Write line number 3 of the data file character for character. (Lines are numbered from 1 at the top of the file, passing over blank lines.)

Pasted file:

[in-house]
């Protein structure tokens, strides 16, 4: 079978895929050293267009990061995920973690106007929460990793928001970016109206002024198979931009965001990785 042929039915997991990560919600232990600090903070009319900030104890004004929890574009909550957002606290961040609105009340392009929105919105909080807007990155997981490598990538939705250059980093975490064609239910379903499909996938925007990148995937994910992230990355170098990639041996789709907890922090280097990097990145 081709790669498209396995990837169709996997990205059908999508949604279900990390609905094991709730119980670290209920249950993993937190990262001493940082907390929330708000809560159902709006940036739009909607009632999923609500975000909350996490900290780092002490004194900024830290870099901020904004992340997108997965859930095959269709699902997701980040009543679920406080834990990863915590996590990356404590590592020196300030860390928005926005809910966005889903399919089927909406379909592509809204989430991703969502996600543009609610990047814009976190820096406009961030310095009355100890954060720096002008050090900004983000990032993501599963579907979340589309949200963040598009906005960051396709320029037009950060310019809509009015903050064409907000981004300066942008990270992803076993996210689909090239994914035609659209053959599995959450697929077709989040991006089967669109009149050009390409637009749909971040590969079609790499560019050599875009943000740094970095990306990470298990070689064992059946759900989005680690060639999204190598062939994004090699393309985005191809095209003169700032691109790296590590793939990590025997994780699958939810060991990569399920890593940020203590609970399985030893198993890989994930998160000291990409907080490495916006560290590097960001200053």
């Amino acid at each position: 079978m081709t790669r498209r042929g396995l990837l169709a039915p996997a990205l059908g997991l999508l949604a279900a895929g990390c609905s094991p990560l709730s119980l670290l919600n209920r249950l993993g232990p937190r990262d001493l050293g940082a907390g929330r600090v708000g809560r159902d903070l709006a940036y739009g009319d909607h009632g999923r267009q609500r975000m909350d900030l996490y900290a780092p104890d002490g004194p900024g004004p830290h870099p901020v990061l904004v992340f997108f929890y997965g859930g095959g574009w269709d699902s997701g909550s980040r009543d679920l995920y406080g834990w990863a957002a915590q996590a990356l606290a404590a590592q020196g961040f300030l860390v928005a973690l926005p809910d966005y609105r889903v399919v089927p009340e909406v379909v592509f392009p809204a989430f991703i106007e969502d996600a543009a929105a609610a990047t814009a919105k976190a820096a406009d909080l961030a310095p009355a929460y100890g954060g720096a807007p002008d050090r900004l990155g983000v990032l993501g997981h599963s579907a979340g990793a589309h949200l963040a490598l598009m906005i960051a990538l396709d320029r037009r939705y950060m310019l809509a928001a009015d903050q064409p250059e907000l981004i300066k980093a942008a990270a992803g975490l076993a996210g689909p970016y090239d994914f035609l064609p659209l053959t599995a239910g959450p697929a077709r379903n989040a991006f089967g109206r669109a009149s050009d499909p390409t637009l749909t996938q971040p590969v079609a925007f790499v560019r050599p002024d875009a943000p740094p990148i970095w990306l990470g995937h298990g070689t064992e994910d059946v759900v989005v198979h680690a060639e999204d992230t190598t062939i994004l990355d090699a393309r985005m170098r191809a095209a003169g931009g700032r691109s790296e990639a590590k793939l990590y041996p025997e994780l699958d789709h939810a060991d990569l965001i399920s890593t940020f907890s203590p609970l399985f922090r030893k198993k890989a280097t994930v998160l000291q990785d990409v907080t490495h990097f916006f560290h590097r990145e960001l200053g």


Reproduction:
């Amino acid at each position: 079978m081709t790669r498209r042929g396995l990837l169709a039915p996997a990205l059908g997991l999508l949604a279900a895929g990390c609905s094991p990560l709730s119980l670290l919600n209920r249950l993993g232990p937190r990262d001493l050293g940082a907390g929330r600090v708000g809560r159902d903070l709006a940036y739009g009319d909607h009632g999923r267009q609500r975000m909350d900030l996490y900290a780092p104890d002490g004194p900024g004004p830290h870099p901020v990061l904004v992340f997108f929890y997965g859930g095959g574009w269709d699902s997701g909550s980040r009543d679920l995920y406080g834990w990863a957002a915590q996590a990356l606290a404590a590592q020196g961040f300030l860390v928005a973690l926005p809910d966005y609105r889903v399919v089927p009340e909406v379909v592509f392009p809204a989430f991703i106007e969502d996600a543009a929105a609610a990047t814009a919105k976190a820096a406009d909080l961030a310095p009355a929460y100890g954060g720096a807007p002008d050090r900004l990155g983000v990032l993501g997981h599963s579907a979340g990793a589309h949200l963040a490598l598009m906005i960051a990538l396709d320029r037009r939705y950060m310019l809509a928001a009015d903050q064409p250059e907000l981004i300066k980093a942008a990270a992803g975490l076993a996210g689909p970016y090239d994914f035609l064609p659209l053959t599995a239910g959450p697929a077709r379903n989040a991006f089967g109206r669109a009149s050009d499909p390409t637009l749909t996938q971040p590969v079609a925007f790499v560019r050599p002024d875009a943000p740094p990148i970095w990306l990470g995937h298990g070689t064992e994910d059946v759900v989005v198979h680690a060639e999204d992230t190598t062939i994004l990355d090699a393309r985005m170098r191809a095209a003169g931009g700032r691109s790296e990639a590590k793939l990590y041996p025997e994780l699958d789709h939810a060991d990569l965001i399920s890593t940020f907890s203590p609970l399985f922090r030893k198993k890989a280097t994930v998160l000291q990785d990409v907080t490495h990097f916006f560290h590097r990145e960001l200053g």